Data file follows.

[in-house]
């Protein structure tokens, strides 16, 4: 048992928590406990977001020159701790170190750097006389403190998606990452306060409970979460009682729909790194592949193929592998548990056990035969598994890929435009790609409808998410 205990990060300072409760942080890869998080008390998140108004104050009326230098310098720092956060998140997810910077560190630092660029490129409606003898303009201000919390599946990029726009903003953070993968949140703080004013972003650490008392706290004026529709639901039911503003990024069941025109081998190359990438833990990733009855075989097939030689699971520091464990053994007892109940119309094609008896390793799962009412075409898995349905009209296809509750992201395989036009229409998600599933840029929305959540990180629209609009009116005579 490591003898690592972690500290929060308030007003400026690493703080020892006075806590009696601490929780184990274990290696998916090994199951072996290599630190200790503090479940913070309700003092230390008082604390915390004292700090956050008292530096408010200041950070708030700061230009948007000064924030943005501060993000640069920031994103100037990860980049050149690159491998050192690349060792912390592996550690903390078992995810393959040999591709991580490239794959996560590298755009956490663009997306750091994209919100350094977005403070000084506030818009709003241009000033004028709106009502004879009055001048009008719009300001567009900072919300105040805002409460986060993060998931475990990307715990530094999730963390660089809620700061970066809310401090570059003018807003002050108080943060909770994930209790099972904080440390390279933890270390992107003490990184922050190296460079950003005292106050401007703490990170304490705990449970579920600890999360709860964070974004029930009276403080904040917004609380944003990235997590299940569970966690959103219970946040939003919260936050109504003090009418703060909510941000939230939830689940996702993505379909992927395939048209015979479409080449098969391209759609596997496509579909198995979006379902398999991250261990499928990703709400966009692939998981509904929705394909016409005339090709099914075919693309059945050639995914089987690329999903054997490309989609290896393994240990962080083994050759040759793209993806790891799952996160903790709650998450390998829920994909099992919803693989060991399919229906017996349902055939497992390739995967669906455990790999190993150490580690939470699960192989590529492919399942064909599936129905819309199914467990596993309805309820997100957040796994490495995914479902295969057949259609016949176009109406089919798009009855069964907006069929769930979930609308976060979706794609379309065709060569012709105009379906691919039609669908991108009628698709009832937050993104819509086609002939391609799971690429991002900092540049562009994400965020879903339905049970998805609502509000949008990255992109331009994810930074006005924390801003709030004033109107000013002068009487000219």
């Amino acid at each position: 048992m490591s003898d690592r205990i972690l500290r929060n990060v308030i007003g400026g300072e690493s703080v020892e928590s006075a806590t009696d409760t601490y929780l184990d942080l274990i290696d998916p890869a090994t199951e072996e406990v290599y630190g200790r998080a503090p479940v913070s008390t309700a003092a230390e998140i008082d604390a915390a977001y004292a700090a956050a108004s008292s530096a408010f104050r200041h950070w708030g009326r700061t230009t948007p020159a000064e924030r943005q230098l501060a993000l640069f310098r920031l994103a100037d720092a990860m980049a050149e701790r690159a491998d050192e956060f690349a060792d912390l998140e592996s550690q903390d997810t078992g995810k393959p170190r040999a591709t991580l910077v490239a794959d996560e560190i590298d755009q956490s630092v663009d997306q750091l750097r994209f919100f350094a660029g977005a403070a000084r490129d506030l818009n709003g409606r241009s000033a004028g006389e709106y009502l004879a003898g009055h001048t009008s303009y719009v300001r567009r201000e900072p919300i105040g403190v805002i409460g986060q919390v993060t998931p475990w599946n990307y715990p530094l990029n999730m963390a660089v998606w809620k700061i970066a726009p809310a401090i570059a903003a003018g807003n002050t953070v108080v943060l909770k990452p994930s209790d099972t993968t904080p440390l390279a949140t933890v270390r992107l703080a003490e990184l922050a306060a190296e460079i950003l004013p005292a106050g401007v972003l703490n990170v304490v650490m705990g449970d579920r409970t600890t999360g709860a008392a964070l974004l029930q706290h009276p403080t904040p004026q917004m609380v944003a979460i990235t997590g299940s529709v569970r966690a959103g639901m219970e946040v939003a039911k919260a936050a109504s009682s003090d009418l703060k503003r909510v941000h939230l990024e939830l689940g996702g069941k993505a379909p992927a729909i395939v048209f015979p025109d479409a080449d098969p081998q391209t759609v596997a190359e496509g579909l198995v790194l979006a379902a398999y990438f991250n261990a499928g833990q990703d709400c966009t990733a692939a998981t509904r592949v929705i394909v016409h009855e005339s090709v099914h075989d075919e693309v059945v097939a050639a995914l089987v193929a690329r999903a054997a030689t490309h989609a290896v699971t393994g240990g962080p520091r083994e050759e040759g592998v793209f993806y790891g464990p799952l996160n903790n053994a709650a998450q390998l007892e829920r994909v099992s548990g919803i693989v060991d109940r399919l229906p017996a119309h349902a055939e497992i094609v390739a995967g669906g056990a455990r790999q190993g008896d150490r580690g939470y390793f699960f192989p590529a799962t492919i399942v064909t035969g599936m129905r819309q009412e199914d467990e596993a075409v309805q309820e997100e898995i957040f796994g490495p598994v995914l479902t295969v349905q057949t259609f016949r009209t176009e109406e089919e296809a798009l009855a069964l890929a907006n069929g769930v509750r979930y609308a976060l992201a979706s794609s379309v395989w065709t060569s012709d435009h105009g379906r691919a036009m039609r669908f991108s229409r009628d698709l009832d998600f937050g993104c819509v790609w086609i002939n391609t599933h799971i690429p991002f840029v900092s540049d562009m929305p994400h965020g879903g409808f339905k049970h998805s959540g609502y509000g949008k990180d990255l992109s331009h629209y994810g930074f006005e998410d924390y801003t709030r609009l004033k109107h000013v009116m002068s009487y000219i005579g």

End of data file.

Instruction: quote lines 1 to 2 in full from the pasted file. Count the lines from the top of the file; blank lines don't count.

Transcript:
[in-house]
């Protein structure tokens, strides 16, 4: 048992928590406990977001020159701790170190750097006389403190998606990452306060409970979460009682729909790194592949193929592998548990056990035969598994890929435009790609409808998410 205990990060300072409760942080890869998080008390998140108004104050009326230098310098720092956060998140997810910077560190630092660029490129409606003898303009201000919390599946990029726009903003953070993968949140703080004013972003650490008392706290004026529709639901039911503003990024069941025109081998190359990438833990990733009855075989097939030689699971520091464990053994007892109940119309094609008896390793799962009412075409898995349905009209296809509750992201395989036009229409998600599933840029929305959540990180629209609009009116005579 490591003898690592972690500290929060308030007003400026690493703080020892006075806590009696601490929780184990274990290696998916090994199951072996290599630190200790503090479940913070309700003092230390008082604390915390004292700090956050008292530096408010200041950070708030700061230009948007000064924030943005501060993000640069920031994103100037990860980049050149690159491998050192690349060792912390592996550690903390078992995810393959040999591709991580490239794959996560590298755009956490663009997306750091994209919100350094977005403070000084506030818009709003241009000033004028709106009502004879009055001048009008719009300001567009900072919300105040805002409460986060993060998931475990990307715990530094999730963390660089809620700061970066809310401090570059003018807003002050108080943060909770994930209790099972904080440390390279933890270390992107003490990184922050190296460079950003005292106050401007703490990170304490705990449970579920600890999360709860964070974004029930009276403080904040917004609380944003990235997590299940569970966690959103219970946040939003919260936050109504003090009418703060909510941000939230939830689940996702993505379909992927395939048209015979479409080449098969391209759609596997496509579909198995979006379902398999991250261990499928990703709400966009692939998981509904929705394909016409005339090709099914075919693309059945050639995914089987690329999903054997490309989609290896393994240990962080083994050759040759793209993806790891799952996160903790709650998450390998829920994909099992919803693989060991399919229906017996349902055939497992390739995967669906455990790999190993150490580690939470699960192989590529492919399942064909599936129905819309199914467990596993309805309820997100957040796994490495995914479902295969057949259609016949176009109406089919798009009855069964907006069929769930979930609308976060979706794609379309065709060569012709105009379906691919039609669908991108009628698709009832937050993104819509086609002939391609799971690429991002900092540049562009994400965020879903339905049970998805609502509000949008990255992109331009994810930074006005924390801003709030004033109107000013002068009487000219």